The direction from Liberty Media, through Formula One Management, to pour resources into Formula 1’s official social media platforms appears to be paying off, figures for the first half of 2017 show, with Formula 1 the fastest growing motor racing series.
Liberty Media helps F1 to significant growth…
This site has tracked the cumulative number of followers for the likes of F1, MotoGP and the IndyCar Series across Facebook, Twitter, and Instagram since March. The results for Formula 1 are impressive, with a 20 percent boost in the cumulative number, going from 7.9 million followers in March to 9.6 million followers at the end of July, racing past NASCAR. Assuming the rate of trajectory continues, I would expect F1 to reach 12 million followers across the three platforms by the end of the season.
At the foot of the table, Formula Two and GP3 continue to struggle, below the likes of the British Touring Car Championship. As I mentioned briefly last December, Liberty needs to work hard to help promote Formula Two, after all it should feature the next generation of Formula 1 stars, such as Charles Leclerc. A few video highlights on Facebook and Twitter would significantly help the series’ reach, as would cross-promotion with the F1 channels. Instead, Formula Two and GP3 hides their video highlights away exclusively on their website. I suspect Liberty needs more resources dedicated both of their social media channels. It is absurd for example that Formula Two still does not have an active YouTube channel.
Fernando Alonso’s drive in the 2017 Indianapolis 500 has helped IndyCar’s standing on social media, jumping from 860,000 followers to 1.06 million followers, a percentage rise higher than F1’s outlined above. The social media strategy around #AlonsoRunsIndy worked, although I suspect any long-term impact for IndyCar will be minimal, unless he returns next year! Further back, the electric Formula E series gained around 60,000 followers from March to July, a jump of 13.9 percent (note: figure recorded prior to the season finale). Formula E is rising at a similar rate to the World Endurance Championship, which is not a great statistic considering the interest from manufactures in the former. Certainly, Formula E’s social media standing is reflective of their viewing figures worldwide in my opinion.
The small rise for Roborace is because of the removal of ‘bot’ followers from their various platforms, meaning that they only see a jump of around 2,000 followers. As mentioned before, I am highly suspect of Roborace’s numbers, I would be unsurprised if the real number was a quarter, or even a tenth, of what the statistics suggest.
…but Mercedes’ F1 growth stagnates…
The loss of Nico Rosberg has hurt Mercedes’ social media portfolio, with Red Bull Racing the major winners. The drinks company has seen growth for the past two years, which has continued in the first half of 2017, their platforms (excluding drivers) rising from 8.95 million followers last December to 11.36 million cumulative followers, a substantial rise of 26.9 percent. In comparison, Mercedes following increased from 13.99 million followers to 14.57 million, a smaller jump of just 4.2 percent. Their Facebook following has stalled at around 11 million followers for the past year and a half, suggesting that it may have peaked in that department.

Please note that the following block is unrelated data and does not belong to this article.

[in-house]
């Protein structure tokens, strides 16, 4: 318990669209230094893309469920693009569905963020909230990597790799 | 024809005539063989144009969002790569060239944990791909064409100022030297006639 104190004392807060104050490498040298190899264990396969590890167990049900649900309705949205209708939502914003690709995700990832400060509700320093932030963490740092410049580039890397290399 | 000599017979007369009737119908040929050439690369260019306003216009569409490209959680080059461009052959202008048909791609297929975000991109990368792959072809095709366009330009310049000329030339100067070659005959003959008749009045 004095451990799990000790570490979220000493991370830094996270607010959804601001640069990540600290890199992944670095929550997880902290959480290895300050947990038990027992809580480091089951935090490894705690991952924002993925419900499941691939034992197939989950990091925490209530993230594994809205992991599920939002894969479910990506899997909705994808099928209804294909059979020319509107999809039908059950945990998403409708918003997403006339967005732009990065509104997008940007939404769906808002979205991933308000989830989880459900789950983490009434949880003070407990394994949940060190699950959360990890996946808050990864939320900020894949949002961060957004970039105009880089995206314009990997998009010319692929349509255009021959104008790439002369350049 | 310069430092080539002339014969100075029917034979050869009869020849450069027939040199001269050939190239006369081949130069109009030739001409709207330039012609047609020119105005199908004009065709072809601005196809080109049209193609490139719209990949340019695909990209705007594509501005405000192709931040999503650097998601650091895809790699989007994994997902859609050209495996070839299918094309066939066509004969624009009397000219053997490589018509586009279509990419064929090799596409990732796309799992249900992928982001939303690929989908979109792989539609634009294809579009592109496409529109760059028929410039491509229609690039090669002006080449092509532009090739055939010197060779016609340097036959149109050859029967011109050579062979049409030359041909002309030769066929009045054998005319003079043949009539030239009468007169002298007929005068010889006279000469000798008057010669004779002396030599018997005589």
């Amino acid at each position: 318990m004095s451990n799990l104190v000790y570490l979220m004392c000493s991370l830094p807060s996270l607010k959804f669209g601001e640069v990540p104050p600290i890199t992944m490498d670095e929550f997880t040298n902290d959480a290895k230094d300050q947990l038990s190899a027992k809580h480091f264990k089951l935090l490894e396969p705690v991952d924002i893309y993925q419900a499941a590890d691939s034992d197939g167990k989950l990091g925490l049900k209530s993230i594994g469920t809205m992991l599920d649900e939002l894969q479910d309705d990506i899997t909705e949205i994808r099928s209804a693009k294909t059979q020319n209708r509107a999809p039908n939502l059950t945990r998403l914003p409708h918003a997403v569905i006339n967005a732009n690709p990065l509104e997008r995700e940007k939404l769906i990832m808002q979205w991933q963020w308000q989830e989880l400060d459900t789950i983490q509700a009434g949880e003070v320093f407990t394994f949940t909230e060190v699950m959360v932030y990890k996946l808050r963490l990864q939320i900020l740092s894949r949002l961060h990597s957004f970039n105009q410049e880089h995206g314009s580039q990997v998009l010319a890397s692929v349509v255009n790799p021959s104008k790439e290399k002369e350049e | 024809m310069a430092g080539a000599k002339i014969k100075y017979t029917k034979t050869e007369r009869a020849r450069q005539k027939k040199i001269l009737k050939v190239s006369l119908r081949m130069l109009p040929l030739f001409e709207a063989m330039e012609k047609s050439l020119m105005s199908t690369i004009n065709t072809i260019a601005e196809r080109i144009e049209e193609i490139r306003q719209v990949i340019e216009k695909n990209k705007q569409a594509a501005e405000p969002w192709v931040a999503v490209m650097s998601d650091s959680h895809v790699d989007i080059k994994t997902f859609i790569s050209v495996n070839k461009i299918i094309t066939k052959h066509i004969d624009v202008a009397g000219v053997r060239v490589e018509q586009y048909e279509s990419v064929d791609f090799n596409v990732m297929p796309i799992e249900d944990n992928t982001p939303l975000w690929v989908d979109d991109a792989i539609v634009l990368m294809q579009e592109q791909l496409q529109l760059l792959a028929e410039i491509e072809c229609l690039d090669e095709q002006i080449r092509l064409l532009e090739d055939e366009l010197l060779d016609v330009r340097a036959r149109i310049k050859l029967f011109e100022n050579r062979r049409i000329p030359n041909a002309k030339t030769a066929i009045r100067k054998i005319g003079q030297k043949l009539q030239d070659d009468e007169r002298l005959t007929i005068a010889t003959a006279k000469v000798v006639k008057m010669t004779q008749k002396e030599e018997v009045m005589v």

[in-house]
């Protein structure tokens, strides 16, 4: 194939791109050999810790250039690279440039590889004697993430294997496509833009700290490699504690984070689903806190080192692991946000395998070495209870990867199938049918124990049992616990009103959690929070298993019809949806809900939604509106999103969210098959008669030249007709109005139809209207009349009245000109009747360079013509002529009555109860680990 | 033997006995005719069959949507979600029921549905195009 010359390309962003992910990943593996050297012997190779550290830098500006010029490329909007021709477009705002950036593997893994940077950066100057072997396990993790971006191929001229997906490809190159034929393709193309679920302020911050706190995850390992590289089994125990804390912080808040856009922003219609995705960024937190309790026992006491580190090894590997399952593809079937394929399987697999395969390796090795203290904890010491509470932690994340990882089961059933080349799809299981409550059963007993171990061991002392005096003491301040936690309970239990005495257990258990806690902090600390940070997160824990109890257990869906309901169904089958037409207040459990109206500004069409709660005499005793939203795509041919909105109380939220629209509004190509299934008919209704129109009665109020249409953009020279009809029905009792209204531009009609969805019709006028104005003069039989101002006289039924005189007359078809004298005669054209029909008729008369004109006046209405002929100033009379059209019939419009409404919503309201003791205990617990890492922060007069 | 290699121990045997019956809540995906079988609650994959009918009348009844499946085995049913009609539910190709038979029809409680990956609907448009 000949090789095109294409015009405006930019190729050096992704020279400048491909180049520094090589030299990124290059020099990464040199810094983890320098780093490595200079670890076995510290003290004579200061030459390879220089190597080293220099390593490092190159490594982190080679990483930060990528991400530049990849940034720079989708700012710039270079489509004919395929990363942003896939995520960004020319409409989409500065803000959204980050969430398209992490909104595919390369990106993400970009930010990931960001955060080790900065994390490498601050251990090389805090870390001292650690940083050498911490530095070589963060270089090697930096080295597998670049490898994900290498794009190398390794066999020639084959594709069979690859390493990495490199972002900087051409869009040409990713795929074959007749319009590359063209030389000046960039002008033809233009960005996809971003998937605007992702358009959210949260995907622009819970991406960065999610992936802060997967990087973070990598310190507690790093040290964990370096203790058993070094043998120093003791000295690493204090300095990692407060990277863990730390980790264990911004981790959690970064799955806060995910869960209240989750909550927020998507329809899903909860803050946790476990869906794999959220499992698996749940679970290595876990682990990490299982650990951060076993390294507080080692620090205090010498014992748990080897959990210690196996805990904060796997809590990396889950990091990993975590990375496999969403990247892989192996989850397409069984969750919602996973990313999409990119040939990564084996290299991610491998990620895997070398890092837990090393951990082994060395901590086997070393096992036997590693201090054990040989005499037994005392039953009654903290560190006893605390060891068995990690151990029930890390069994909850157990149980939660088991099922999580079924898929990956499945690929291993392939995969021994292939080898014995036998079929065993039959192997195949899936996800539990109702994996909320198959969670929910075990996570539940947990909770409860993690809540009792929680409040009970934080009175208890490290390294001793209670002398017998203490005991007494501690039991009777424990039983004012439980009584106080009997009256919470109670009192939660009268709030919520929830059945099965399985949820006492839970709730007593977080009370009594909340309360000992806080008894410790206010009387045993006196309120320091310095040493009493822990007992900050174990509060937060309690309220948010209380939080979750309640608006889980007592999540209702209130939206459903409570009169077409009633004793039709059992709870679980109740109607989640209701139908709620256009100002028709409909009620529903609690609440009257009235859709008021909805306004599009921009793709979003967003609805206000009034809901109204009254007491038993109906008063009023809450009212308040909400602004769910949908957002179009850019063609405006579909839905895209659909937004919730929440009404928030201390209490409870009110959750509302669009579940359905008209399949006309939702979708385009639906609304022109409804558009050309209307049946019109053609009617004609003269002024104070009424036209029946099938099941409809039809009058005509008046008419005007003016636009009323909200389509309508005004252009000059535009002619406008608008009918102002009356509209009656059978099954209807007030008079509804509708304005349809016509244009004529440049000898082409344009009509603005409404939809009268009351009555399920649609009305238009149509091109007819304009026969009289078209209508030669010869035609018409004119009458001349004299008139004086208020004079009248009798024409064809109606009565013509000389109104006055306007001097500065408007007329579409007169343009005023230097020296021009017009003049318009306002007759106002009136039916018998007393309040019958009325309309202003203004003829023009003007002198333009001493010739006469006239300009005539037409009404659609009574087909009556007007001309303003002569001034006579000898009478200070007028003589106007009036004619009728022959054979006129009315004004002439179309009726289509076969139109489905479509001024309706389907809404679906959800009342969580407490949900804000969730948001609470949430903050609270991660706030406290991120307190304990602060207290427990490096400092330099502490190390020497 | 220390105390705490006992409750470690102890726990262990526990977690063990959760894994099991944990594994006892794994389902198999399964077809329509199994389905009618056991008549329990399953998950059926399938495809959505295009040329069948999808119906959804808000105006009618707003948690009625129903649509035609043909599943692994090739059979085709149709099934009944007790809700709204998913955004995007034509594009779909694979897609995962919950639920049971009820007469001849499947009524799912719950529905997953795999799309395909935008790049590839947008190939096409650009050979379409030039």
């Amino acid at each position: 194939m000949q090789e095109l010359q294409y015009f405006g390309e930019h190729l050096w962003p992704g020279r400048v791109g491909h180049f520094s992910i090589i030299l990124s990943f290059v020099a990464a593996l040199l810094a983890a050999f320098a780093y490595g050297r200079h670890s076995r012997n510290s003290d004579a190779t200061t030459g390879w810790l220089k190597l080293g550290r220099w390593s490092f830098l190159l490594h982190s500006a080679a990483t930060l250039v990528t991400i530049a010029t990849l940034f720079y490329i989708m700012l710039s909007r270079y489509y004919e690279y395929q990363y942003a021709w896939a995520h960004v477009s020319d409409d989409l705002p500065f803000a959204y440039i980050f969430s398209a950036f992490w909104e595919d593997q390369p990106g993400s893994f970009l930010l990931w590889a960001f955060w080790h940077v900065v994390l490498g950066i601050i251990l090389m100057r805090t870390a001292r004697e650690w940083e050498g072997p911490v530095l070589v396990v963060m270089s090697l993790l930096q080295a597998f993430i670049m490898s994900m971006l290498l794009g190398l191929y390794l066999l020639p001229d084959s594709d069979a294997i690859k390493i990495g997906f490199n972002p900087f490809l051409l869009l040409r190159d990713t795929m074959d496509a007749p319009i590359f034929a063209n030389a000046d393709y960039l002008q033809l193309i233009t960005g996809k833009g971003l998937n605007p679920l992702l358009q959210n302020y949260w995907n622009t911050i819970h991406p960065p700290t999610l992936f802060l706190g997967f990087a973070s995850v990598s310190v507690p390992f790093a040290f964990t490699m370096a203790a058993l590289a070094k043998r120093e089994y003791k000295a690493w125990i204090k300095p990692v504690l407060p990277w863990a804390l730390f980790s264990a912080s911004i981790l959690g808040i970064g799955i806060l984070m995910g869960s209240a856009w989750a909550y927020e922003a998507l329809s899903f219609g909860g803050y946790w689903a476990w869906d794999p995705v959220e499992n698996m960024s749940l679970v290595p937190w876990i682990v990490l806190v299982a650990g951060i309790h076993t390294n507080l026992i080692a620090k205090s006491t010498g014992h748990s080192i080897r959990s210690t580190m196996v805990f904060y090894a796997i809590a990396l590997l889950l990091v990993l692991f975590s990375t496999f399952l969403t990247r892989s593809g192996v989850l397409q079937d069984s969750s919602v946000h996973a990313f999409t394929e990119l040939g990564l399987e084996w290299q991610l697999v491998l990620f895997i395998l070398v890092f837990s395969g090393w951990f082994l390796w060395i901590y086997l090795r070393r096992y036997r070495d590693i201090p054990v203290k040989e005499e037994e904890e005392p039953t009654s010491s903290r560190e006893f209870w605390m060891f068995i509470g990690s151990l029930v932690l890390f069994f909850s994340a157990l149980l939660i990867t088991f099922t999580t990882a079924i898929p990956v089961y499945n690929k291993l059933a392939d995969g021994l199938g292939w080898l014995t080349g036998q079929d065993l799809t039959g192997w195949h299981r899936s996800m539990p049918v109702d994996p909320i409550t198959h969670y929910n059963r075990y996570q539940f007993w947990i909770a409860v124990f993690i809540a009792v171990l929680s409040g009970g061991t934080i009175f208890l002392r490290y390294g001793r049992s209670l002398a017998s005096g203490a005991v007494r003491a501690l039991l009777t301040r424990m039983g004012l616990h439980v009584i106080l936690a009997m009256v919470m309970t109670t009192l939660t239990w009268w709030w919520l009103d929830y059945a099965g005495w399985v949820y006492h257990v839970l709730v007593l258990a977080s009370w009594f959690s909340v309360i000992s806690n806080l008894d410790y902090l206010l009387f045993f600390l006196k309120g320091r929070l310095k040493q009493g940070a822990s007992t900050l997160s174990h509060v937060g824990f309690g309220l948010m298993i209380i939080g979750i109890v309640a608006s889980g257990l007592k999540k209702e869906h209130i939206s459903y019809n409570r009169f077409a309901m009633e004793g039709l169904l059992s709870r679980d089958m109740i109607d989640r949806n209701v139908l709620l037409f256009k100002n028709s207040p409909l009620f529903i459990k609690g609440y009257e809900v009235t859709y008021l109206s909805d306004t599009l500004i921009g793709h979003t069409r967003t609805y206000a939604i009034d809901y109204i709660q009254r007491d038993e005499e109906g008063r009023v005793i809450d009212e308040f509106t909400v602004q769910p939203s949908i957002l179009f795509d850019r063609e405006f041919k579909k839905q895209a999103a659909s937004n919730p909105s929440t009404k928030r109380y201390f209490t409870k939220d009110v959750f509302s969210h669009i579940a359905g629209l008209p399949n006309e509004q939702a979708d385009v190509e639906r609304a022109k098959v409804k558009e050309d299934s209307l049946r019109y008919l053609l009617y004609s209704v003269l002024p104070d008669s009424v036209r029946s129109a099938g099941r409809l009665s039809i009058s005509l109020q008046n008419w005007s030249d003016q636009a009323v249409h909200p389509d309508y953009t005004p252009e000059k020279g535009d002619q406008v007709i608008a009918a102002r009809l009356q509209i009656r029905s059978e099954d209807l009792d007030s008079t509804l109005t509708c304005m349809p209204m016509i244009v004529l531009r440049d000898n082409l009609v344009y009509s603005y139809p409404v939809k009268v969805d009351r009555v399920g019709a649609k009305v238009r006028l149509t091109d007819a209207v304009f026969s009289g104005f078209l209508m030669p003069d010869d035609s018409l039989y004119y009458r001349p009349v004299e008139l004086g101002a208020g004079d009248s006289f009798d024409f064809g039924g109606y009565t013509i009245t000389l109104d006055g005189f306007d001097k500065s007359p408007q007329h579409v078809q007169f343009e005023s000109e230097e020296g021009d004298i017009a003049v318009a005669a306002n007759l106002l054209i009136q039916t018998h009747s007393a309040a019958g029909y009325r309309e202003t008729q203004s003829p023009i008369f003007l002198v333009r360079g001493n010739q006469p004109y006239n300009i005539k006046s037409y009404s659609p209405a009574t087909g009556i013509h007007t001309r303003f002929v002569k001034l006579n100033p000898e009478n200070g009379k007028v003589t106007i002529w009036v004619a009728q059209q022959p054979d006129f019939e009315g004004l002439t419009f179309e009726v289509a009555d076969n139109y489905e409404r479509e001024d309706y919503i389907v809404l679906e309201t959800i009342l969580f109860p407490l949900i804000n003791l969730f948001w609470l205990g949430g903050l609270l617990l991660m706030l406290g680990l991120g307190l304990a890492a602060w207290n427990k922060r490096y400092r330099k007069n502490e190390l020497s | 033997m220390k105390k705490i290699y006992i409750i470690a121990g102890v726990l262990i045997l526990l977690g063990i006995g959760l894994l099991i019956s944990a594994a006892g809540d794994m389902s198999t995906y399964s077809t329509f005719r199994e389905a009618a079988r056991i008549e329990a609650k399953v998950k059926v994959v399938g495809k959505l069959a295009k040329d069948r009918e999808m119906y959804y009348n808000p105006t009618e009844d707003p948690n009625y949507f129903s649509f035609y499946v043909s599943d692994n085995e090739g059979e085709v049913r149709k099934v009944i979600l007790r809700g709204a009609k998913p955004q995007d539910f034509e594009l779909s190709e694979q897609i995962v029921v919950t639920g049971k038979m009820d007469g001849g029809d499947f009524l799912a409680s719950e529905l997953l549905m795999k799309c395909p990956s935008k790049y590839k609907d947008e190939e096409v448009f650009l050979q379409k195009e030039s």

Whilst Liberty Media’s aggressive social media helped the official F1 channels, the loss of Jenson Button and Nico Rosberg hurt the series as Stoffel Vandoorne and Lance Stroll replaced them once the dominos fell into place. Rosberg and Button were Formula 1’s third and fourth biggest stars on social media, behind Lewis Hamilton and Alonso. The pair leave behind a significant gap, with Daniel Ricciardo now F1’s third star on social media, currently half of Alonso’s following and less than a quarter of Hamilton’s combined number.
Moreover, Hamilton and Alonso are still recording the biggest growths on social media with no signs of slowing down. In the first half of 2017, Hamilton acquired 1.73 million new followers, with Ricciardo acquiring 683,000 new followers. The loss of Rosberg, who was Formula 1’s first new champion since 2010, is extremely apparent when you look at the numbers. It continues to be the case that neither Sebastian Vettel or Kimi Raikkonen have a social media presence, both would likely fill that gap in another world.
…as Ricciardo becomes the third top dog
The loss of Rosberg and Button may explain why audience figures have struggled to rise, for example in the UK, where Button would have had a strong and loyal fan base. Hopefully, this is a short-term pain, long-term gain situation, whereby Ricciardo and Verstappen fill the gap left behind in the years to come, assuming both drivers have the equipment underneath them to deliver the results on the circuit. F1 on the list below does skew older age wise than MotoGP, which is a major issue moving forward.
The problem illustrated above will be one that MotoGP faces when Valentino Rossi retires, although you could easily see Rossi going another three to five years. Whilst Rossi is firmly top dog on social media, the championship is in a situation where there are other stars on the track building their reputation. MotoGP’s rider numbers are generally lower than Formula 1, as one might expect. From an age perspective, Marc Marquez, Max Verstappen and Maverick Vinales are the stars with potential in the next ten years in the new media platforms.
It will be fascinating to track the trajectories in both MotoGP and F1 as the baton moves from Rossi and Hamilton respectively. Of course, this assumes that Facebook, Twitter, and Instagram are still around. Instagram is the platform continuing to surge, with it set to overtake Twitter in terms of F1 team and driver influence within the next six months to a year, despite only having a quarter of the F1 following two years ago.
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